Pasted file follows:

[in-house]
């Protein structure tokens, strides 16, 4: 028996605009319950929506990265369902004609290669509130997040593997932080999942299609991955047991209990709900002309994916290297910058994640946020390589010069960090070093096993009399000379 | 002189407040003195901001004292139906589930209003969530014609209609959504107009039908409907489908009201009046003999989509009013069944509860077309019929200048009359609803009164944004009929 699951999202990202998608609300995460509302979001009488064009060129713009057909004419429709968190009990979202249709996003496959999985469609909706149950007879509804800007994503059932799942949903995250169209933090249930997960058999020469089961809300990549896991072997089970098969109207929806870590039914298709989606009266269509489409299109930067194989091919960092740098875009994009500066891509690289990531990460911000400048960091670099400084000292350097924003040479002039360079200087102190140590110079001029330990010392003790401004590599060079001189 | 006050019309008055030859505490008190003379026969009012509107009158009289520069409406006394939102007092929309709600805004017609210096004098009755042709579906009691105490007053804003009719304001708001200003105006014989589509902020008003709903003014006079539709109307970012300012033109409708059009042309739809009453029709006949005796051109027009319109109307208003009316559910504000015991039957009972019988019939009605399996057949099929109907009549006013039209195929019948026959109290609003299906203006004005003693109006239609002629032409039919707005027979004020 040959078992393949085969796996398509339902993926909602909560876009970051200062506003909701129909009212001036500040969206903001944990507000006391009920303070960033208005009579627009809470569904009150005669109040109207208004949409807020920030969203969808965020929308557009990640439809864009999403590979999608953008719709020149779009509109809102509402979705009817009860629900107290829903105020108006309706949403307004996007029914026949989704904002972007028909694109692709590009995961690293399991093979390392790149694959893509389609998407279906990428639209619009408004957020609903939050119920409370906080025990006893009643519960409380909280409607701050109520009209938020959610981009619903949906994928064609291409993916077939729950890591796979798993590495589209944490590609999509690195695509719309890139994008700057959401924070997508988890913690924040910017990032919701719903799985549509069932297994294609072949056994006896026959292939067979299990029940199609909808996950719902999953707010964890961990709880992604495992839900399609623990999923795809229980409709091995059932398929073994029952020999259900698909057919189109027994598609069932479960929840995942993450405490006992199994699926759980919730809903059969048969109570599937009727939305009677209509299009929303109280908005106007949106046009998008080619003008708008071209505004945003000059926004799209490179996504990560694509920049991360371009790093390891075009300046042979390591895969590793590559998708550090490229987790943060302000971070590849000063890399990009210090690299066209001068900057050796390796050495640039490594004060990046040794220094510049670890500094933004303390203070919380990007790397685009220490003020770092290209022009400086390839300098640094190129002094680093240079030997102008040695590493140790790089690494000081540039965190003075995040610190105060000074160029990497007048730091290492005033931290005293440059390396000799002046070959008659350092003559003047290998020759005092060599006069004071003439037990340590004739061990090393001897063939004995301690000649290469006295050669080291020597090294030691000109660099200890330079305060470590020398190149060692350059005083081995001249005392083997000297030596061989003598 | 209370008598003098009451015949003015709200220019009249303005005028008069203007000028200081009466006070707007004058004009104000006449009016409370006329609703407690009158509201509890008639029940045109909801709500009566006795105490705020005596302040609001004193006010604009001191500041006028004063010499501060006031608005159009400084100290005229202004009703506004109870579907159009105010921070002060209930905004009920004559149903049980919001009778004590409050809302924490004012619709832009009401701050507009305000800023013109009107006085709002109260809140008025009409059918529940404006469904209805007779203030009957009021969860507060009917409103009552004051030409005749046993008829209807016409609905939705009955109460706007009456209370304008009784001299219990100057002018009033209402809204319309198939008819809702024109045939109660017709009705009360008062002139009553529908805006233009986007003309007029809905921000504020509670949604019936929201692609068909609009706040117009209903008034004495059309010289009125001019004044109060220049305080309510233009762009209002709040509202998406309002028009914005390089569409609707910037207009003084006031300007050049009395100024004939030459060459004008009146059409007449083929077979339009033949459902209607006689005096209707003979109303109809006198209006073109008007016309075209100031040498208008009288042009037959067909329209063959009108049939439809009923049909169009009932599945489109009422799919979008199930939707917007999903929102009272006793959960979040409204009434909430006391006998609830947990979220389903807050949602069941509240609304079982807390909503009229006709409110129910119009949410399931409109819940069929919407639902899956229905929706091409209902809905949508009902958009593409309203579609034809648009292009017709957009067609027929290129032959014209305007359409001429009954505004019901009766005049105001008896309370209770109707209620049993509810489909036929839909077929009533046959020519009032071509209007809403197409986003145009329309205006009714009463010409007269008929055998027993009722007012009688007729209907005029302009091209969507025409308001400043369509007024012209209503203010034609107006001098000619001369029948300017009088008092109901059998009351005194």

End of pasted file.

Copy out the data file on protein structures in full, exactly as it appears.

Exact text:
[in-house]
């Protein structure tokens, strides 16, 4: 028996605009319950929506990265369902004609290669509130997040593997932080999942299609991955047991209990709900002309994916290297910058994640946020390589010069960090070093096993009399000379 | 002189407040003195901001004292139906589930209003969530014609209609959504107009039908409907489908009201009046003999989509009013069944509860077309019929200048009359609803009164944004009929 699951999202990202998608609300995460509302979001009488064009060129713009057909004419429709968190009990979202249709996003496959999985469609909706149950007879509804800007994503059932799942949903995250169209933090249930997960058999020469089961809300990549896991072997089970098969109207929806870590039914298709989606009266269509489409299109930067194989091919960092740098875009994009500066891509690289990531990460911000400048960091670099400084000292350097924003040479002039360079200087102190140590110079001029330990010392003790401004590599060079001189 | 006050019309008055030859505490008190003379026969009012509107009158009289520069409406006394939102007092929309709600805004017609210096004098009755042709579906009691105490007053804003009719304001708001200003105006014989589509902020008003709903003014006079539709109307970012300012033109409708059009042309739809009453029709006949005796051109027009319109109307208003009316559910504000015991039957009972019988019939009605399996057949099929109907009549006013039209195929019948026959109290609003299906203006004005003693109006239609002629032409039919707005027979004020 040959078992393949085969796996398509339902993926909602909560876009970051200062506003909701129909009212001036500040969206903001944990507000006391009920303070960033208005009579627009809470569904009150005669109040109207208004949409807020920030969203969808965020929308557009990640439809864009999403590979999608953008719709020149779009509109809102509402979705009817009860629900107290829903105020108006309706949403307004996007029914026949989704904002972007028909694109692709590009995961690293399991093979390392790149694959893509389609998407279906990428639209619009408004957020609903939050119920409370906080025990006893009643519960409380909280409607701050109520009209938020959610981009619903949906994928064609291409993916077939729950890591796979798993590495589209944490590609999509690195695509719309890139994008700057959401924070997508988890913690924040910017990032919701719903799985549509069932297994294609072949056994006896026959292939067979299990029940199609909808996950719902999953707010964890961990709880992604495992839900399609623990999923795809229980409709091995059932398929073994029952020999259900698909057919189109027994598609069932479960929840995942993450405490006992199994699926759980919730809903059969048969109570599937009727939305009677209509299009929303109280908005106007949106046009998008080619003008708008071209505004945003000059926004799209490179996504990560694509920049991360371009790093390891075009300046042979390591895969590793590559998708550090490229987790943060302000971070590849000063890399990009210090690299066209001068900057050796390796050495640039490594004060990046040794220094510049670890500094933004303390203070919380990007790397685009220490003020770092290209022009400086390839300098640094190129002094680093240079030997102008040695590493140790790089690494000081540039965190003075995040610190105060000074160029990497007048730091290492005033931290005293440059390396000799002046070959008659350092003559003047290998020759005092060599006069004071003439037990340590004739061990090393001897063939004995301690000649290469006295050669080291020597090294030691000109660099200890330079305060470590020398190149060692350059005083081995001249005392083997000297030596061989003598 | 209370008598003098009451015949003015709200220019009249303005005028008069203007000028200081009466006070707007004058004009104000006449009016409370006329609703407690009158509201509890008639029940045109909801709500009566006795105490705020005596302040609001004193006010604009001191500041006028004063010499501060006031608005159009400084100290005229202004009703506004109870579907159009105010921070002060209930905004009920004559149903049980919001009778004590409050809302924490004012619709832009009401701050507009305000800023013109009107006085709002109260809140008025009409059918529940404006469904209805007779203030009957009021969860507060009917409103009552004051030409005749046993008829209807016409609905939705009955109460706007009456209370304008009784001299219990100057002018009033209402809204319309198939008819809702024109045939109660017709009705009360008062002139009553529908805006233009986007003309007029809905921000504020509670949604019936929201692609068909609009706040117009209903008034004495059309010289009125001019004044109060220049305080309510233009762009209002709040509202998406309002028009914005390089569409609707910037207009003084006031300007050049009395100024004939030459060459004008009146059409007449083929077979339009033949459902209607006689005096209707003979109303109809006198209006073109008007016309075209100031040498208008009288042009037959067909329209063959009108049939439809009923049909169009009932599945489109009422799919979008199930939707917007999903929102009272006793959960979040409204009434909430006391006998609830947990979220389903807050949602069941509240609304079982807390909503009229006709409110129910119009949410399931409109819940069929919407639902899956229905929706091409209902809905949508009902958009593409309203579609034809648009292009017709957009067609027929290129032959014209305007359409001429009954505004019901009766005049105001008896309370209770109707209620049993509810489909036929839909077929009533046959020519009032071509209007809403197409986003145009329309205006009714009463010409007269008929055998027993009722007012009688007729209907005029302009091209969507025409308001400043369509007024012209209503203010034609107006001098000619001369029948300017009088008092109901059998009351005194």